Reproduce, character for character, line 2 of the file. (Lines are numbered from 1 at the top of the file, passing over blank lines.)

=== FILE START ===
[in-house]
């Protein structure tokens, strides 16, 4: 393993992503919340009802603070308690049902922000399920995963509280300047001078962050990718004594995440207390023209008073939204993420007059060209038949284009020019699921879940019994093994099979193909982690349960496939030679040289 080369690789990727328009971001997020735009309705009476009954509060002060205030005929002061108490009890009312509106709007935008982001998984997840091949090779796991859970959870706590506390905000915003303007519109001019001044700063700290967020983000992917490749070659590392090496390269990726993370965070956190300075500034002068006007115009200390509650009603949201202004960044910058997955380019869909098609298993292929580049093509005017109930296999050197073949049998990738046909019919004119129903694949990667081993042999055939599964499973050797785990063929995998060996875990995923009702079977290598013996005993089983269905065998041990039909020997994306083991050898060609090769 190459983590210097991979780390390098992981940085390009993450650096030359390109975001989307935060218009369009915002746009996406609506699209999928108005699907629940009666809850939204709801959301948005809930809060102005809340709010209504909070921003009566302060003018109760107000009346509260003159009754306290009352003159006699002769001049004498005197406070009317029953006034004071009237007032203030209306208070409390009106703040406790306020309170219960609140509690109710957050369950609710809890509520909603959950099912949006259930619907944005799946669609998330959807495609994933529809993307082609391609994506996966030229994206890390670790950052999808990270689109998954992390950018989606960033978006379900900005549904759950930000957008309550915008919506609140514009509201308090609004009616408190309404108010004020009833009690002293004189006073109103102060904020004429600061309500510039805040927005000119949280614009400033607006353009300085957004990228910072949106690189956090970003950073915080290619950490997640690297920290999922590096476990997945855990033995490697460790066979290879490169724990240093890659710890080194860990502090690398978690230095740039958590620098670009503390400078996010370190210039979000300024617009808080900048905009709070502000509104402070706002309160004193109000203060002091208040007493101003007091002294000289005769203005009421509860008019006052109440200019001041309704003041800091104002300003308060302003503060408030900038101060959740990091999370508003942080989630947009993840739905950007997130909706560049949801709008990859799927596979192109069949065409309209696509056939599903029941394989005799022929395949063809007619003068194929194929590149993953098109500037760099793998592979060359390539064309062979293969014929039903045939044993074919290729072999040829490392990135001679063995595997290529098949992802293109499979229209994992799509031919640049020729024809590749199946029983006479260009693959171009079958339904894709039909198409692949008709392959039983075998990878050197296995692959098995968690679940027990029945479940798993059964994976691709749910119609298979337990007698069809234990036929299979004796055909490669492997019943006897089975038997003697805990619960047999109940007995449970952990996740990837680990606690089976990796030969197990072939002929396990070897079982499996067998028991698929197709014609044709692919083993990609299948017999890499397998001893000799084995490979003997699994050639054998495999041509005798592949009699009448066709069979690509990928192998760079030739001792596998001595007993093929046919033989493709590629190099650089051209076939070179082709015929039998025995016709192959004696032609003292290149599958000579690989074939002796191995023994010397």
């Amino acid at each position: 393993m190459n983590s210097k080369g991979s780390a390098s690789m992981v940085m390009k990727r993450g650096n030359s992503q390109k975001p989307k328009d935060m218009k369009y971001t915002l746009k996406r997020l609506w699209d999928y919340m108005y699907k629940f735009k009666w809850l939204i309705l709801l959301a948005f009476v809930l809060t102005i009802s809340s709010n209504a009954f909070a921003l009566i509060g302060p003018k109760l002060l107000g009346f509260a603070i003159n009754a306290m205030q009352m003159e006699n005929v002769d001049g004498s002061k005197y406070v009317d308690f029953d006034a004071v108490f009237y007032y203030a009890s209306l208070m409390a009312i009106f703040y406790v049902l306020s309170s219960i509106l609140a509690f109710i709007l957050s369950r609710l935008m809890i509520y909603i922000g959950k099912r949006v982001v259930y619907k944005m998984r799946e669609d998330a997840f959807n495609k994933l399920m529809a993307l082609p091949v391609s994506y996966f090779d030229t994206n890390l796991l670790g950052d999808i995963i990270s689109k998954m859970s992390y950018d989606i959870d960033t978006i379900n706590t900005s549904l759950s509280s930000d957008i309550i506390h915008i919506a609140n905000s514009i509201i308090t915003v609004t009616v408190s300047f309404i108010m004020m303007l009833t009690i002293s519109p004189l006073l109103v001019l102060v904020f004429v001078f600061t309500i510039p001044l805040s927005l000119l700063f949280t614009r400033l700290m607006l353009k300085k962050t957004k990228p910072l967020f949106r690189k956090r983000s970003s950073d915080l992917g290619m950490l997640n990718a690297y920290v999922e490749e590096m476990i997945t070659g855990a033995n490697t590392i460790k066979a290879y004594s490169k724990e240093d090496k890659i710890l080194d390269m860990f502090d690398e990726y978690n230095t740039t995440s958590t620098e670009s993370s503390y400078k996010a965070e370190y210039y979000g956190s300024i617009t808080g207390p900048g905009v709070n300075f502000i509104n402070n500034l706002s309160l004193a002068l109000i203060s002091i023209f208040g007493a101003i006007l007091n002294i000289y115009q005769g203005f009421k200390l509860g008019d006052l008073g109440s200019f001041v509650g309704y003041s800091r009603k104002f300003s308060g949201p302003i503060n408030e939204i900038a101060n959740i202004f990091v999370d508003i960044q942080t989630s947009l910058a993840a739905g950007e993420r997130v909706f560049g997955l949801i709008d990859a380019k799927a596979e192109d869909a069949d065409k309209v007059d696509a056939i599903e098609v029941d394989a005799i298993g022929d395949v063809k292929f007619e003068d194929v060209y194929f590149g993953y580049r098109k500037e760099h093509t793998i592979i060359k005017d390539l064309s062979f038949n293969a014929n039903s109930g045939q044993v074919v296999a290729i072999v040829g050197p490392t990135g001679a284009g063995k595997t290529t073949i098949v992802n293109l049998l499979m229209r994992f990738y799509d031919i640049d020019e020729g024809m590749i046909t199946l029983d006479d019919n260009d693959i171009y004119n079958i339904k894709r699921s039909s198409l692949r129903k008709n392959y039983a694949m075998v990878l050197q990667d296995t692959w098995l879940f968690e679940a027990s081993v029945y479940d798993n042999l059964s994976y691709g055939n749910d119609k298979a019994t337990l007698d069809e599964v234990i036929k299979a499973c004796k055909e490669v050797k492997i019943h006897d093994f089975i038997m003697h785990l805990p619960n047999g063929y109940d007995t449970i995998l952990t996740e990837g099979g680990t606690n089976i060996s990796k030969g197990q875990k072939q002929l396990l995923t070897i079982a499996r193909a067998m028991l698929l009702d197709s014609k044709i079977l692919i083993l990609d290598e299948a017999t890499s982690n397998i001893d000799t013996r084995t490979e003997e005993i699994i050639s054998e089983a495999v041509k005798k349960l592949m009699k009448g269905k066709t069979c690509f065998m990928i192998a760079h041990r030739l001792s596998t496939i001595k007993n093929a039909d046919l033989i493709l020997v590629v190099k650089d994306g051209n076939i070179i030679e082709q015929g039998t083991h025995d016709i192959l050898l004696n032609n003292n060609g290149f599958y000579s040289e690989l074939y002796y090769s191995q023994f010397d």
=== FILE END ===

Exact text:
């Protein structure tokens, strides 16, 4: 393993992503919340009802603070308690049902922000399920995963509280300047001078962050990718004594995440207390023209008073939204993420007059060209038949284009020019699921879940019994093994099979193909982690349960496939030679040289 080369690789990727328009971001997020735009309705009476009954509060002060205030005929002061108490009890009312509106709007935008982001998984997840091949090779796991859970959870706590506390905000915003303007519109001019001044700063700290967020983000992917490749070659590392090496390269990726993370965070956190300075500034002068006007115009200390509650009603949201202004960044910058997955380019869909098609298993292929580049093509005017109930296999050197073949049998990738046909019919004119129903694949990667081993042999055939599964499973050797785990063929995998060996875990995923009702079977290598013996005993089983269905065998041990039909020997994306083991050898060609090769 190459983590210097991979780390390098992981940085390009993450650096030359390109975001989307935060218009369009915002746009996406609506699209999928108005699907629940009666809850939204709801959301948005809930809060102005809340709010209504909070921003009566302060003018109760107000009346509260003159009754306290009352003159006699002769001049004498005197406070009317029953006034004071009237007032203030209306208070409390009106703040406790306020309170219960609140509690109710957050369950609710809890509520909603959950099912949006259930619907944005799946669609998330959807495609994933529809993307082609391609994506996966030229994206890390670790950052999808990270689109998954992390950018989606960033978006379900900005549904759950930000957008309550915008919506609140514009509201308090609004009616408190309404108010004020009833009690002293004189006073109103102060904020004429600061309500510039805040927005000119949280614009400033607006353009300085957004990228910072949106690189956090970003950073915080290619950490997640690297920290999922590096476990997945855990033995490697460790066979290879490169724990240093890659710890080194860990502090690398978690230095740039958590620098670009503390400078996010370190210039979000300024617009808080900048905009709070502000509104402070706002309160004193109000203060002091208040007493101003007091002294000289005769203005009421509860008019006052109440200019001041309704003041800091104002300003308060302003503060408030900038101060959740990091999370508003942080989630947009993840739905950007997130909706560049949801709008990859799927596979192109069949065409309209696509056939599903029941394989005799022929395949063809007619003068194929194929590149993953098109500037760099793998592979060359390539064309062979293969014929039903045939044993074919290729072999040829490392990135001679063995595997290529098949992802293109499979229209994992799509031919640049020729024809590749199946029983006479260009693959171009079958339904894709039909198409692949008709392959039983075998990878050197296995692959098995968690679940027990029945479940798993059964994976691709749910119609298979337990007698069809234990036929299979004796055909490669492997019943006897089975038997003697805990619960047999109940007995449970952990996740990837680990606690089976990796030969197990072939002929396990070897079982499996067998028991698929197709014609044709692919083993990609299948017999890499397998001893000799084995490979003997699994050639054998495999041509005798592949009699009448066709069979690509990928192998760079030739001792596998001595007993093929046919033989493709590629190099650089051209076939070179082709015929039998025995016709192959004696032609003292290149599958000579690989074939002796191995023994010397």